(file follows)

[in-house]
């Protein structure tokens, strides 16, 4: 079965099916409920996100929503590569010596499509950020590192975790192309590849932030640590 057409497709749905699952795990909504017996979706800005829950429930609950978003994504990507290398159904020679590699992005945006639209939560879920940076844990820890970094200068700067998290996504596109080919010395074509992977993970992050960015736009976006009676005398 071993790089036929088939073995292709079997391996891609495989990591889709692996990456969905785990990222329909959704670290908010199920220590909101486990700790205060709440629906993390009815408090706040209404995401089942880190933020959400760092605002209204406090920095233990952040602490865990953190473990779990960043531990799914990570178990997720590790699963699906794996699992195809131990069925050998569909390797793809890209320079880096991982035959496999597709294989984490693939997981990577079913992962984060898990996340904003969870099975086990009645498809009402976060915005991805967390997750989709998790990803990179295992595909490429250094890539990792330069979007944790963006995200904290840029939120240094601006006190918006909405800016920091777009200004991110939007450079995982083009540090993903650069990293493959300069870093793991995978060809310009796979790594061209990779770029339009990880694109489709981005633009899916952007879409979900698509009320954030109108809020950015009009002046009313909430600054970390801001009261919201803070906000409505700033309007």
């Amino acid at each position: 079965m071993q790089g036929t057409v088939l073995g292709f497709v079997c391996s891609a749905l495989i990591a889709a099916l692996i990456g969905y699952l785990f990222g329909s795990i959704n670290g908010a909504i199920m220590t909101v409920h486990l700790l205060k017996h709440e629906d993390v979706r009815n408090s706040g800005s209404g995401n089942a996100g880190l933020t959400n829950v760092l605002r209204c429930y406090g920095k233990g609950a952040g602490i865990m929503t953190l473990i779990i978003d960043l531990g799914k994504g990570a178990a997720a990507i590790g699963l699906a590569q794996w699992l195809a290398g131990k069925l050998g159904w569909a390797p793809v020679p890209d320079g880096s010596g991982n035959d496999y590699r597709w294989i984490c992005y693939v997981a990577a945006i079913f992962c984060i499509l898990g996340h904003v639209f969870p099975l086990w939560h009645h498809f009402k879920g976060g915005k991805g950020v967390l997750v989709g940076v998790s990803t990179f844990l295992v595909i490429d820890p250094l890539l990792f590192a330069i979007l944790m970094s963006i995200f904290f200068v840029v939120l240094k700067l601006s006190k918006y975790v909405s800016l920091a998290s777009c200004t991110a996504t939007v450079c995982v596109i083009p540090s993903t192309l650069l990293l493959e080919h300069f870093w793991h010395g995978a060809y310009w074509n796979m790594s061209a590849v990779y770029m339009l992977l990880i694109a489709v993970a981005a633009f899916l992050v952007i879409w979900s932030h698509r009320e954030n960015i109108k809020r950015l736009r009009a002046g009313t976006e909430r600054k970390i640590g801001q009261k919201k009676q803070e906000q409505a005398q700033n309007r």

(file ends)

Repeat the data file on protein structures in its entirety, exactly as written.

[in-house]
């Protein structure tokens, strides 16, 4: 079965099916409920996100929503590569010596499509950020590192975790192309590849932030640590 057409497709749905699952795990909504017996979706800005829950429930609950978003994504990507290398159904020679590699992005945006639209939560879920940076844990820890970094200068700067998290996504596109080919010395074509992977993970992050960015736009976006009676005398 071993790089036929088939073995292709079997391996891609495989990591889709692996990456969905785990990222329909959704670290908010199920220590909101486990700790205060709440629906993390009815408090706040209404995401089942880190933020959400760092605002209204406090920095233990952040602490865990953190473990779990960043531990799914990570178990997720590790699963699906794996699992195809131990069925050998569909390797793809890209320079880096991982035959496999597709294989984490693939997981990577079913992962984060898990996340904003969870099975086990009645498809009402976060915005991805967390997750989709998790990803990179295992595909490429250094890539990792330069979007944790963006995200904290840029939120240094601006006190918006909405800016920091777009200004991110939007450079995982083009540090993903650069990293493959300069870093793991995978060809310009796979790594061209990779770029339009990880694109489709981005633009899916952007879409979900698509009320954030109108809020950015009009002046009313909430600054970390801001009261919201803070906000409505700033309007």
């Amino acid at each position: 079965m071993q790089g036929t057409v088939l073995g292709f497709v079997c391996s891609a749905l495989i990591a889709a099916l692996i990456g969905y699952l785990f990222g329909s795990i959704n670290g908010a909504i199920m220590t909101v409920h486990l700790l205060k017996h709440e629906d993390v979706r009815n408090s706040g800005s209404g995401n089942a996100g880190l933020t959400n829950v760092l605002r209204c429930y406090g920095k233990g609950a952040g602490i865990m929503t953190l473990i779990i978003d960043l531990g799914k994504g990570a178990a997720a990507i590790g699963l699906a590569q794996w699992l195809a290398g131990k069925l050998g159904w569909a390797p793809v020679p890209d320079g880096s010596g991982n035959d496999y590699r597709w294989i984490c992005y693939v997981a990577a945006i079913f992962c984060i499509l898990g996340h904003v639209f969870p099975l086990w939560h009645h498809f009402k879920g976060g915005k991805g950020v967390l997750v989709g940076v998790s990803t990179f844990l295992v595909i490429d820890p250094l890539l990792f590192a330069i979007l944790m970094s963006i995200f904290f200068v840029v939120l240094k700067l601006s006190k918006y975790v909405s800016l920091a998290s777009c200004t991110a996504t939007v450079c995982v596109i083009p540090s993903t192309l650069l990293l493959e080919h300069f870093w793991h010395g995978a060809y310009w074509n796979m790594s061209a590849v990779y770029m339009l992977l990880i694109a489709v993970a981005a633009f899916l992050v952007i879409w979900s932030h698509r009320e954030n960015i109108k809020r950015l736009r009009a002046g009313t976006e909430r600054k970390i640590g801001q009261k919201k009676q803070e906000q409505a005398q700033n309007r």